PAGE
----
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# 28th IAEA Fusion Energy Conference (FEC 2020)

10-15 May 2021
Virtual Event
Europe/Vienna timezone
The Conference will be held virtually from 10-15 May 2021

## Plasma current ramp-up with 28 GHz second harmonic electron cyclotron wave in the QUEST spherical tokamak

14 May 2021, 08:30
4h
Virtual Event

#### Virtual Event

Regular Poster Magnetic Fusion Experiments

### Speaker

Takumi Onchi (Kyushu University)

### Description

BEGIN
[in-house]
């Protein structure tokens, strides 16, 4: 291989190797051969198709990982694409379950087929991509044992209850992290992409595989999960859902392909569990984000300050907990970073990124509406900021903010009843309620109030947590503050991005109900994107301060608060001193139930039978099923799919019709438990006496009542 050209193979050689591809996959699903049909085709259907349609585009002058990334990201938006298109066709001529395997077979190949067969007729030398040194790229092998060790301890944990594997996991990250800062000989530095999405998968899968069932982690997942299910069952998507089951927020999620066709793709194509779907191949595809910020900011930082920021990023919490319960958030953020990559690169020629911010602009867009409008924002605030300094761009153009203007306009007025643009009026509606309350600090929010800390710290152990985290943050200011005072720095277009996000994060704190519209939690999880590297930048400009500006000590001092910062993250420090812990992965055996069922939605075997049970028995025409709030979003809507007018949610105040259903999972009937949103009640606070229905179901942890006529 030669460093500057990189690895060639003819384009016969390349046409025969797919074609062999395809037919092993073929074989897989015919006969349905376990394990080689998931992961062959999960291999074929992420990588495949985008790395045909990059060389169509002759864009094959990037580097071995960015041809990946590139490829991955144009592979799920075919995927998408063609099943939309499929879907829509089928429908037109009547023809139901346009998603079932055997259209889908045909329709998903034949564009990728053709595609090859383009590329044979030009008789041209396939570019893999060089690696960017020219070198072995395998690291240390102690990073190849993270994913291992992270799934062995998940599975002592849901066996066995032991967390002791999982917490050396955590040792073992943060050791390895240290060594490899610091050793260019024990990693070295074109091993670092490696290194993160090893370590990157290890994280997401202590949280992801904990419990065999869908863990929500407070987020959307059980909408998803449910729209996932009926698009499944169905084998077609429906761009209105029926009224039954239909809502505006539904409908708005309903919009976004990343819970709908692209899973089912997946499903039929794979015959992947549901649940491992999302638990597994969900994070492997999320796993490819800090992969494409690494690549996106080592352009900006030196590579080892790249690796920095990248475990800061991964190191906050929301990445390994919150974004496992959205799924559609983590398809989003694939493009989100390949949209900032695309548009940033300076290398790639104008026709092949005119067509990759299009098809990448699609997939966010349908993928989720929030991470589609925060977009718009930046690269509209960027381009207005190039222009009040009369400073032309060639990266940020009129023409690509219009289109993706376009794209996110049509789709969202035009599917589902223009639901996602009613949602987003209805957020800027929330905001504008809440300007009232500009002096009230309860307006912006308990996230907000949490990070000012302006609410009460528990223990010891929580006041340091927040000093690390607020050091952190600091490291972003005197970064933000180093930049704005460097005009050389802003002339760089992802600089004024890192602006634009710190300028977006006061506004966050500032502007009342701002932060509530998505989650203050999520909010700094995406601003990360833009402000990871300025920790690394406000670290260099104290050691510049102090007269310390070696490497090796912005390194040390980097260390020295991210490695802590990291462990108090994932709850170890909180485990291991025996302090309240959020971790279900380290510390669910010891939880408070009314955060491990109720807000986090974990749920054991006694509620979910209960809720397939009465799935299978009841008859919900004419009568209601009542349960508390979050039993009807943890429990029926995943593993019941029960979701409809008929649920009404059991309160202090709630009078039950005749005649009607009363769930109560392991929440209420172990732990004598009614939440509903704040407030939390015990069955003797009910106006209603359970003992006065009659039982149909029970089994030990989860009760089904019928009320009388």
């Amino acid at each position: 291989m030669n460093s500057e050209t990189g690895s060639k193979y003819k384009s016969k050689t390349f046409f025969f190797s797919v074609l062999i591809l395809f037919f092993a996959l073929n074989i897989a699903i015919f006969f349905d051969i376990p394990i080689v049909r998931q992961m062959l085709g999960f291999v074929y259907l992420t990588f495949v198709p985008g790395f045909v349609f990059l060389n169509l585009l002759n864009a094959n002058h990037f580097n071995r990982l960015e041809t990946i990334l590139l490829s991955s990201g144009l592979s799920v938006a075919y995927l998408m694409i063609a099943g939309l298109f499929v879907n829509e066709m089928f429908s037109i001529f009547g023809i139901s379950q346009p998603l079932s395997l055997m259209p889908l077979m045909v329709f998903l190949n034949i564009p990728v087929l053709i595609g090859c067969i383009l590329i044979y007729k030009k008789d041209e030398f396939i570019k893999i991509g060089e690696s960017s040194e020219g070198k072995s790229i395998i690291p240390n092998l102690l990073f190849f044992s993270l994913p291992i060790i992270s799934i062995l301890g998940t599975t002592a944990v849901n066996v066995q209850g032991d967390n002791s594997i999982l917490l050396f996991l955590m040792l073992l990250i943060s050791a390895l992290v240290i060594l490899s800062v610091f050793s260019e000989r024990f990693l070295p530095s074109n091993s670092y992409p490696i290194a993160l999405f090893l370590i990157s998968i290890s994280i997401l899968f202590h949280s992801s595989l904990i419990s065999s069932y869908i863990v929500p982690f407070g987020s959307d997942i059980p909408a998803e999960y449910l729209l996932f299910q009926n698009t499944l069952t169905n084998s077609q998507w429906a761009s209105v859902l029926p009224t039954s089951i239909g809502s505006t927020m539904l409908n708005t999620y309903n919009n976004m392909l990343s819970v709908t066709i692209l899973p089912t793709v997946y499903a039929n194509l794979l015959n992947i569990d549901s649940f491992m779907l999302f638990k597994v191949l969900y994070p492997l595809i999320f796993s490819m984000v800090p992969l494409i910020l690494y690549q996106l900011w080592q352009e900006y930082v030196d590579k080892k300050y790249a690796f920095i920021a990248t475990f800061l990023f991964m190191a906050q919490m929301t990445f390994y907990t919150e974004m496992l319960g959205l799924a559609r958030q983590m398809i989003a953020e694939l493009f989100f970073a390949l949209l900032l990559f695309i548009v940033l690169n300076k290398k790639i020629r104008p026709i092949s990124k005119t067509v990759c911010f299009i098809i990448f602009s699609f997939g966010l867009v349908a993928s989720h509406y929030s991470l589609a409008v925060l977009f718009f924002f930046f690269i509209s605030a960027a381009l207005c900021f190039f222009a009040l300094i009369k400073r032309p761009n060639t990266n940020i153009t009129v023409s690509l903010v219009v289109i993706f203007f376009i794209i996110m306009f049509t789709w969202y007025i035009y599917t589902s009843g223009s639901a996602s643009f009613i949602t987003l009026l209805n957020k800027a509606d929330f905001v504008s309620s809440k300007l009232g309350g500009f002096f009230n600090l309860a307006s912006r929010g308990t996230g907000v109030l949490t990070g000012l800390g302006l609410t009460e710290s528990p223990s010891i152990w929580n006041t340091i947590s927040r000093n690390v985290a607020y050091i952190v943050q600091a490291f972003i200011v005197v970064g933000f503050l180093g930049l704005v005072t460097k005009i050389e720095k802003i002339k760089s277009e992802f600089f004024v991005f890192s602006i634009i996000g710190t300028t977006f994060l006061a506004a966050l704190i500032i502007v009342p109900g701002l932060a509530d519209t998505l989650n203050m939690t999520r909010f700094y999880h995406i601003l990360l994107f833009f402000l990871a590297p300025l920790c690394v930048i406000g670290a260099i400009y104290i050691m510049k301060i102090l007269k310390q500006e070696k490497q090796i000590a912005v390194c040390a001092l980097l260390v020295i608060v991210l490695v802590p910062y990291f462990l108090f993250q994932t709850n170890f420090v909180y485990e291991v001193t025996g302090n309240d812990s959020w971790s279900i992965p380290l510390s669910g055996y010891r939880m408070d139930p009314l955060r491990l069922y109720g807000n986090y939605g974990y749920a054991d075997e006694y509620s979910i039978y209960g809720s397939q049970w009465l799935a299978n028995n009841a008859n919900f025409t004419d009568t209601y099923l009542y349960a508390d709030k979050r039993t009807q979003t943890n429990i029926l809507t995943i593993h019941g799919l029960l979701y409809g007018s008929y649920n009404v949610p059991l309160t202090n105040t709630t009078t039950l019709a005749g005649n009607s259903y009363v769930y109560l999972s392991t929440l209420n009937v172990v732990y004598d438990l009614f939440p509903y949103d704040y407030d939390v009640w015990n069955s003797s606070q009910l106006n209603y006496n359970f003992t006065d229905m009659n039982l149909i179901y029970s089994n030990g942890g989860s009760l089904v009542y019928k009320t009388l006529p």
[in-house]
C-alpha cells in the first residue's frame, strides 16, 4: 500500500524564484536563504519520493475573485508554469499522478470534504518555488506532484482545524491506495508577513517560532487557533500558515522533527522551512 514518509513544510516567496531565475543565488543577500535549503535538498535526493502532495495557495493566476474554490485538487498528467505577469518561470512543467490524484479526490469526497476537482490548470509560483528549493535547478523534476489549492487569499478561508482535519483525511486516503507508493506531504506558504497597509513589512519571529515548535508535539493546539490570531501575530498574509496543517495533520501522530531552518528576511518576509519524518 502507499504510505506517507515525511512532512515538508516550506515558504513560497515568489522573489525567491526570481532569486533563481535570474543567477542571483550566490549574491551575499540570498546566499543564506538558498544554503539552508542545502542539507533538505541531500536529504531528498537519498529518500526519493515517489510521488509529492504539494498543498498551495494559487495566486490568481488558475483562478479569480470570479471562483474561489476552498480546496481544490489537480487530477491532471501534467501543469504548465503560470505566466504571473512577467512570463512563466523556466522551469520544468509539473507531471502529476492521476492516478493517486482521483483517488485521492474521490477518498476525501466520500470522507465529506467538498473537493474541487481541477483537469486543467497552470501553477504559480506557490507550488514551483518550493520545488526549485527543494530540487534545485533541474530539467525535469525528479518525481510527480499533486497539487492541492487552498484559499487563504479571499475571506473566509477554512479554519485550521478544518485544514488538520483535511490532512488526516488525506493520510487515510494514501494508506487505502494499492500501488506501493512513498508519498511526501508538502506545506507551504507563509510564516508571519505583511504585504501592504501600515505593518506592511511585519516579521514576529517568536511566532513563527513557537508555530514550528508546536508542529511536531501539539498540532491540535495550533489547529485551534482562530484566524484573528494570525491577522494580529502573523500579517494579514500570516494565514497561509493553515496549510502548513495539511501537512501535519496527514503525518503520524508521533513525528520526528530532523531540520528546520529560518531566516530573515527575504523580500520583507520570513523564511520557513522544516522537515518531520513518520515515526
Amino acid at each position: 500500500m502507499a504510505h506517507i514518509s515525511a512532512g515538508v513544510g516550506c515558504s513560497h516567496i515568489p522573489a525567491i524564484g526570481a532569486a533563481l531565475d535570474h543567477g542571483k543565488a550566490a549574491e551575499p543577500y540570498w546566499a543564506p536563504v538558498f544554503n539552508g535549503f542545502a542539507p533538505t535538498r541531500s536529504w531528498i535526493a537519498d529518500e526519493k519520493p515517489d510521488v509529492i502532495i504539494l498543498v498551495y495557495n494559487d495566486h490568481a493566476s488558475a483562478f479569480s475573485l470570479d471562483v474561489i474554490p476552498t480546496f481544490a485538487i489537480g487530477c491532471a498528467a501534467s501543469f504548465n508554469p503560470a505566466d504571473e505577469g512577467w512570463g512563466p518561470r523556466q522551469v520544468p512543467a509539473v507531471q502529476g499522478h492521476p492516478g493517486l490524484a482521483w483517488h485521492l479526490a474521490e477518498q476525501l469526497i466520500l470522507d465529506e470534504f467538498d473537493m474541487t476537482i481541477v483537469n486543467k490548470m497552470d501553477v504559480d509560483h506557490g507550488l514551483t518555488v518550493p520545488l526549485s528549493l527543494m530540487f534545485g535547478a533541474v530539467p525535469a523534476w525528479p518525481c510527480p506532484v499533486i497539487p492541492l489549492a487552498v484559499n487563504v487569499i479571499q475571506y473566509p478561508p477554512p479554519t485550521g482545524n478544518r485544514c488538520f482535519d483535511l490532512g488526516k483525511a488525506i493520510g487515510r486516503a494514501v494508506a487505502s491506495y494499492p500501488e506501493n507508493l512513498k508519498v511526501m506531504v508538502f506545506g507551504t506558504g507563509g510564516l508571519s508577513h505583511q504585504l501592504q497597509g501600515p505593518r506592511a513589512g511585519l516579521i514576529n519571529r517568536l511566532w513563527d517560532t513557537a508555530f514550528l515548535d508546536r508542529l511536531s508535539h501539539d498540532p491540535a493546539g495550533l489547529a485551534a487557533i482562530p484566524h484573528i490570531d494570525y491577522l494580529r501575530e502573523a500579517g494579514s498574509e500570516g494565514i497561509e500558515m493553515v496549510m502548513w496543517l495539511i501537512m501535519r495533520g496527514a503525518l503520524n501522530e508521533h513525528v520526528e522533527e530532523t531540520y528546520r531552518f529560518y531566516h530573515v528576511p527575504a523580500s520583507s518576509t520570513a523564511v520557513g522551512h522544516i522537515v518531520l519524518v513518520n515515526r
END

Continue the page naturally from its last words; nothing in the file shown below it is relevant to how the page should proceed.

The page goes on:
Plasma current ramp-up experiment with 28 GHz second harmonic electron cyclotron (EC) wave has been in progress in the QUEST spherical tokamak. Through oblique injection of the EC wave, the observation presents that (i) the highest level of plasma current $I_{p}$ as non-inductive EC ramp-up is attained with almost zero loop voltage, $V_{loop} \sim$ 0, by long-pulse radio frequency (RF) injection for 1.3 s. Furthermore, (ii) $I_{p}$ reaches 100 kA with $V_{loop}$ < 0.5 V. Relativistic Doppler shift performs the key role to drive plasma current when parallel (to toroidal magnetic field) refractive index of the incident beam $N_{//}$ is large. As a result of the beam steering control and finely adjusted gas fueling, (iii) bulk electrons are heated efficiently and the electron temperature reaches $T_{e}$ > 500 eV at the density $n_{e}$ $\sim$ 1 x 10$^{18}$ m$^{-3}$ with the incident RF power of no more than 150 kW. Obtained results indicate both of high $I_{p}$ and high $n_{e}T_{e}$ can be attained, on condition that dual beams with large and small $N_{//}$ are available, through control of a resonant velocity-region.